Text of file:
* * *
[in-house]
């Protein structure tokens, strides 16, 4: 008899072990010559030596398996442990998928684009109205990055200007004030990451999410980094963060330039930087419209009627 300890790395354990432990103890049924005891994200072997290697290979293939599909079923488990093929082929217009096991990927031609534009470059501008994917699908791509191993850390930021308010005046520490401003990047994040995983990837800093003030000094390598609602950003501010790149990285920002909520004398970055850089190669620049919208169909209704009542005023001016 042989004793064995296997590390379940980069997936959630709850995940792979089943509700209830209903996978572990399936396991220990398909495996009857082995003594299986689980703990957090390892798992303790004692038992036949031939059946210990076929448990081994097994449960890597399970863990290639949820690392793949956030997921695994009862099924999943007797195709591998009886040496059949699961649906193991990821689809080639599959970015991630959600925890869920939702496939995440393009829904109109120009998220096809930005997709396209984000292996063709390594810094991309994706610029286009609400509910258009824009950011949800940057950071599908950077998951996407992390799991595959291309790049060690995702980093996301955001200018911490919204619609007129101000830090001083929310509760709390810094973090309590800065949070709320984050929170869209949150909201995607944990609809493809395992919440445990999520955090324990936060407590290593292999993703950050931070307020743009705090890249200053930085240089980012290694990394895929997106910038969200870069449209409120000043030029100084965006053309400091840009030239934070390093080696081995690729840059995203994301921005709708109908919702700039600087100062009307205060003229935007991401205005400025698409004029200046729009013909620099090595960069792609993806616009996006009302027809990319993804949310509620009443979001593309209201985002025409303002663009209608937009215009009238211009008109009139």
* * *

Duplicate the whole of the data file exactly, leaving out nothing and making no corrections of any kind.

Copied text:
[in-house]
């Protein structure tokens, strides 16, 4: 008899072990010559030596398996442990998928684009109205990055200007004030990451999410980094963060330039930087419209009627 300890790395354990432990103890049924005891994200072997290697290979293939599909079923488990093929082929217009096991990927031609534009470059501008994917699908791509191993850390930021308010005046520490401003990047994040995983990837800093003030000094390598609602950003501010790149990285920002909520004398970055850089190669620049919208169909209704009542005023001016 042989004793064995296997590390379940980069997936959630709850995940792979089943509700209830209903996978572990399936396991220990398909495996009857082995003594299986689980703990957090390892798992303790004692038992036949031939059946210990076929448990081994097994449960890597399970863990290639949820690392793949956030997921695994009862099924999943007797195709591998009886040496059949699961649906193991990821689809080639599959970015991630959600925890869920939702496939995440393009829904109109120009998220096809930005997709396209984000292996063709390594810094991309994706610029286009609400509910258009824009950011949800940057950071599908950077998951996407992390799991595959291309790049060690995702980093996301955001200018911490919204619609007129101000830090001083929310509760709390810094973090309590800065949070709320984050929170869209949150909201995607944990609809493809395992919440445990999520955090324990936060407590290593292999993703950050931070307020743009705090890249200053930085240089980012290694990394895929997106910038969200870069449209409120000043030029100084965006053309400091840009030239934070390093080696081995690729840059995203994301921005709708109908919702700039600087100062009307205060003229935007991401205005400025698409004029200046729009013909620099090595960069792609993806616009996006009302027809990319993804949310509620009443979001593309209201985002025409303002663009209608937009215009009238211009008109009139």